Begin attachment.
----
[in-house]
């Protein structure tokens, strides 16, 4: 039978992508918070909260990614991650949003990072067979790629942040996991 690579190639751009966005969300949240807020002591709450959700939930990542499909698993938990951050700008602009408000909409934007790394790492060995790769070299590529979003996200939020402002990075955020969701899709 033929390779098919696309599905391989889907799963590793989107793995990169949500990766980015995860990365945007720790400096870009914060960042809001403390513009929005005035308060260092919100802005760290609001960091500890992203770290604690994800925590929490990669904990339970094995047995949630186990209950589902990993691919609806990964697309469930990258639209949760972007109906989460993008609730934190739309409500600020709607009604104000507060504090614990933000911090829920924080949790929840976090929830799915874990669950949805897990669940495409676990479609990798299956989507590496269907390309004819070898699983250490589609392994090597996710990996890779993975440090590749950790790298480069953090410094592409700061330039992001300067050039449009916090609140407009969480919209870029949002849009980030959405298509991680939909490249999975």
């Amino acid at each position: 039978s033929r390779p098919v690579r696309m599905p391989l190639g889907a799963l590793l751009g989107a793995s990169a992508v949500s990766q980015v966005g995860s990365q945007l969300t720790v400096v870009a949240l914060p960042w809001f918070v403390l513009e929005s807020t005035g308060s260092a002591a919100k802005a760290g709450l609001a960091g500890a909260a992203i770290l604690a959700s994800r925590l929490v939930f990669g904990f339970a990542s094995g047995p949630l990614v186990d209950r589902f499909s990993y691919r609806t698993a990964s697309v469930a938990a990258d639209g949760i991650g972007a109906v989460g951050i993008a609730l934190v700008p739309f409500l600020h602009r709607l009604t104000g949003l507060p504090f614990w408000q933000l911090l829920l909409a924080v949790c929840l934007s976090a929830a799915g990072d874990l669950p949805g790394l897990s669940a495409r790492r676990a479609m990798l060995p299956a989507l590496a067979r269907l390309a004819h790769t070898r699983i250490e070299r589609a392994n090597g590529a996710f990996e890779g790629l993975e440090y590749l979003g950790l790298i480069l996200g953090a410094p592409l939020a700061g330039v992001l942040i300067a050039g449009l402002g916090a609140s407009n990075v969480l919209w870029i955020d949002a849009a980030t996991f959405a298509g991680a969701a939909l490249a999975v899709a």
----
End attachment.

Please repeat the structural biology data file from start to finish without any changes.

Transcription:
[in-house]
């Protein structure tokens, strides 16, 4: 039978992508918070909260990614991650949003990072067979790629942040996991 690579190639751009966005969300949240807020002591709450959700939930990542499909698993938990951050700008602009408000909409934007790394790492060995790769070299590529979003996200939020402002990075955020969701899709 033929390779098919696309599905391989889907799963590793989107793995990169949500990766980015995860990365945007720790400096870009914060960042809001403390513009929005005035308060260092919100802005760290609001960091500890992203770290604690994800925590929490990669904990339970094995047995949630186990209950589902990993691919609806990964697309469930990258639209949760972007109906989460993008609730934190739309409500600020709607009604104000507060504090614990933000911090829920924080949790929840976090929830799915874990669950949805897990669940495409676990479609990798299956989507590496269907390309004819070898699983250490589609392994090597996710990996890779993975440090590749950790790298480069953090410094592409700061330039992001300067050039449009916090609140407009969480919209870029949002849009980030959405298509991680939909490249999975």
């Amino acid at each position: 039978s033929r390779p098919v690579r696309m599905p391989l190639g889907a799963l590793l751009g989107a793995s990169a992508v949500s990766q980015v966005g995860s990365q945007l969300t720790v400096v870009a949240l914060p960042w809001f918070v403390l513009e929005s807020t005035g308060s260092a002591a919100k802005a760290g709450l609001a960091g500890a909260a992203i770290l604690a959700s994800r925590l929490v939930f990669g904990f339970a990542s094995g047995p949630l990614v186990d209950r589902f499909s990993y691919r609806t698993a990964s697309v469930a938990a990258d639209g949760i991650g972007a109906v989460g951050i993008a609730l934190v700008p739309f409500l600020h602009r709607l009604t104000g949003l507060p504090f614990w408000q933000l911090l829920l909409a924080v949790c929840l934007s976090a929830a799915g990072d874990l669950p949805g790394l897990s669940a495409r790492r676990a479609m990798l060995p299956a989507l590496a067979r269907l390309a004819h790769t070898r699983i250490e070299r589609a392994n090597g590529a996710f990996e890779g790629l993975e440090y590749l979003g950790l790298i480069l996200g953090a410094p592409l939020a700061g330039v992001l942040i300067a050039g449009l402002g916090a609140s407009n990075v969480l919209w870029i955020d949002a849009a980030t996991f959405a298509g991680a969701a939909l490249a999975v899709a």